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No limits for pole vault star Lavillenie
09 March 2014, 14:51
Newly-crowned pole vault world record holder Renaud Lavillenie insisted on Sunday he was a risk-taker whose limits knew no bounds.
The 27-year-old Frenchman last month cleared 6.16 metres in Donetsk to break Ukraine legend Sergei Bubka's 21-year-old world record by one centimetre.
"It was a strange feeling, because it's not a big difference between jumping 6.16m and 6.01," said Lavillenie, speaking on the sidelines of the World Indoor Athletics Championships which he is sitting out through injury.
"In the pole vault you always know what you're going to do.
"When I saw the bar staying on stands and that it was not going to fall, something crazy happened in my head. It's one of the best feelings I've ever had!"
Lavillenie insisted he did not regret immediately attempting a vault at 6.21m after his new record in Donetsk. He injured his foot in the landing, hence his absence from the world indoor pole vault, won Saturday by Greek Konstadinos Filippidis (5.80m).
"My goal wasn't to break the record again, it was just to try a vault and see how my body would react," he said. "I felt confident and I thought I had a good opportunity to see if my body was able to go to that level.
"It's just the feeling of the moment, the feeling during competition. I have to know and have to see how it's going to be in the future.
"I always want more," he said. "I have no regrets about that."
Lavillenie added: "I'm not fully recovered, but I can walk normally, I still feel a little pain on the foot.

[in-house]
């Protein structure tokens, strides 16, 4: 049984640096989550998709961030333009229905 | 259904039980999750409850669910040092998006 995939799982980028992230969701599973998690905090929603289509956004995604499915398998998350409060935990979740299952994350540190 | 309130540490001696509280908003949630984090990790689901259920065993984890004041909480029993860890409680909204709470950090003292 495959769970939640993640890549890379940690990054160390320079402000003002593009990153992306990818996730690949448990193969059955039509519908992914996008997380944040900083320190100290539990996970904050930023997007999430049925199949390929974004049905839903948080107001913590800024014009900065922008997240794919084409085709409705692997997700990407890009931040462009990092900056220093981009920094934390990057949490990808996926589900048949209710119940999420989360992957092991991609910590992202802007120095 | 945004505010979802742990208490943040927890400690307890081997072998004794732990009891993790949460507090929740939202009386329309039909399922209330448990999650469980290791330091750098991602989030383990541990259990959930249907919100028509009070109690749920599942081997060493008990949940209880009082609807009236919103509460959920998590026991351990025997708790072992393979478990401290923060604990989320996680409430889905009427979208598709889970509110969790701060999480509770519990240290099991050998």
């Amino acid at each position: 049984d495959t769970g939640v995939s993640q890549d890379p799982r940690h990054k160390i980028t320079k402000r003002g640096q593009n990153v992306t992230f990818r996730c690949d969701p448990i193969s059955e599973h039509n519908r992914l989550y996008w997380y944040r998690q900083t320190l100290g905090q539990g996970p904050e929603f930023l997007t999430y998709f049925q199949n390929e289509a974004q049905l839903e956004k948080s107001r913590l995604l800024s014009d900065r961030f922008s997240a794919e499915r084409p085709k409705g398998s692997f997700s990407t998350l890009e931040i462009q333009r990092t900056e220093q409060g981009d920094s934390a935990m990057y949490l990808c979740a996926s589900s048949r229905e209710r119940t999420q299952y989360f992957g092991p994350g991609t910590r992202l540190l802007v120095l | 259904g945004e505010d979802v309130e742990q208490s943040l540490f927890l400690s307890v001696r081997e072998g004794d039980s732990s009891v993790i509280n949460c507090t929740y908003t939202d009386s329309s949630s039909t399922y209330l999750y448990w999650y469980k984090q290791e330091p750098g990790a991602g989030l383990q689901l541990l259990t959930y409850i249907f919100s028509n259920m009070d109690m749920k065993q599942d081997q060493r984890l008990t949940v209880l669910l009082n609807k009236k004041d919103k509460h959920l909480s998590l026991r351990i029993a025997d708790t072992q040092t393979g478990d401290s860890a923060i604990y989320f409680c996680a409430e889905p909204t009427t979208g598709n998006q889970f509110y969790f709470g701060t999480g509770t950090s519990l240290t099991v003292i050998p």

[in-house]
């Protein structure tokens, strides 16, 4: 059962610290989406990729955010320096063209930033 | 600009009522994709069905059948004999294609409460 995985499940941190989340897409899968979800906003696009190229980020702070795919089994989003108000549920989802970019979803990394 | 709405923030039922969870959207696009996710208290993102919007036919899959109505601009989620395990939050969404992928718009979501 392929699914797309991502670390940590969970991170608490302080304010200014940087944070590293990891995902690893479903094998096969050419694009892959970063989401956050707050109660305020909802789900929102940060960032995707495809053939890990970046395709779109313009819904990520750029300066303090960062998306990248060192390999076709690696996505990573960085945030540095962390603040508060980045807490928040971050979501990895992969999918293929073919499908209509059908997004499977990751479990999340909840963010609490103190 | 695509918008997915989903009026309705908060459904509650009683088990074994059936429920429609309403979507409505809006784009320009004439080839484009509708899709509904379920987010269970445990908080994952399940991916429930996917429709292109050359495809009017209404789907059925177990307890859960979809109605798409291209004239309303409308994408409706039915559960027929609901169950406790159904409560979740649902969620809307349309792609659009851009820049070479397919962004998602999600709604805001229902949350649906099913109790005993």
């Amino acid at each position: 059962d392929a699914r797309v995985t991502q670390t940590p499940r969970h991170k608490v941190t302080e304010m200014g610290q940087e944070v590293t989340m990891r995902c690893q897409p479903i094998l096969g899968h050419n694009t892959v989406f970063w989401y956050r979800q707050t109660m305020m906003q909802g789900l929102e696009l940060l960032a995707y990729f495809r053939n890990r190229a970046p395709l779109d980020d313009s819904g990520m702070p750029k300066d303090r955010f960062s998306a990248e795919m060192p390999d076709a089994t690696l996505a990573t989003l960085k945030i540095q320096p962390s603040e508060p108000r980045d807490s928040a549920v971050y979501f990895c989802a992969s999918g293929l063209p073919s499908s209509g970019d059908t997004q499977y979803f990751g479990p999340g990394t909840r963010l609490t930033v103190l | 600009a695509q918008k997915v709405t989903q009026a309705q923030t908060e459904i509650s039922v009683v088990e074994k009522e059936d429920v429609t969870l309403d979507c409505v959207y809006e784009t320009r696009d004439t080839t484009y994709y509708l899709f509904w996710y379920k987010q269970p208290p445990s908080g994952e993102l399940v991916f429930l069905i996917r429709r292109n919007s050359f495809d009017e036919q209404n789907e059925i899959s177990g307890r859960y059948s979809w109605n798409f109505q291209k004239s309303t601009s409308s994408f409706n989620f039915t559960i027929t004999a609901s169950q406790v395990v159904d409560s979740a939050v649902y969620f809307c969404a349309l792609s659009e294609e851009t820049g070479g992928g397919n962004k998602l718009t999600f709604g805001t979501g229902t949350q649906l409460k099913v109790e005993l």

"Because I'm not competing here, I'm taking some good time off to have good physio. I'll be back to training in two weeks, and back to normal in a month."
Lavillenie credited his improvement to changes both technical and physical.
"I've tried to be more powerful on the runway," he said. "I've also switched to a longer, stiffer pole with a grip 7cm higher up.
"For the 6.16m jump, I used a pole I'd never used before. I knew if I was able to bend the pole, I could go high because the pole was very strong."
Lavillenie again underlined his respect for Bubka and his long-standing record.
"Even one year ago I wasn't thinking I'd be able to break it," the Frenchman said.
"Sergei was a great vaulter, very strong, and he offered something different from the others, he was from a different planet.
"He's a very important person for me. I got a lot of inspiration from him, but now the record is broken – it's strange."
Lavillenie added that there was no magical recipe to his success.
"My secret is that I want to push everything to the limit. I take risks but there's no limit in my mind.
"If I have to take a bigger pole or change my grip, I don't think about the bad consequences, only the good."
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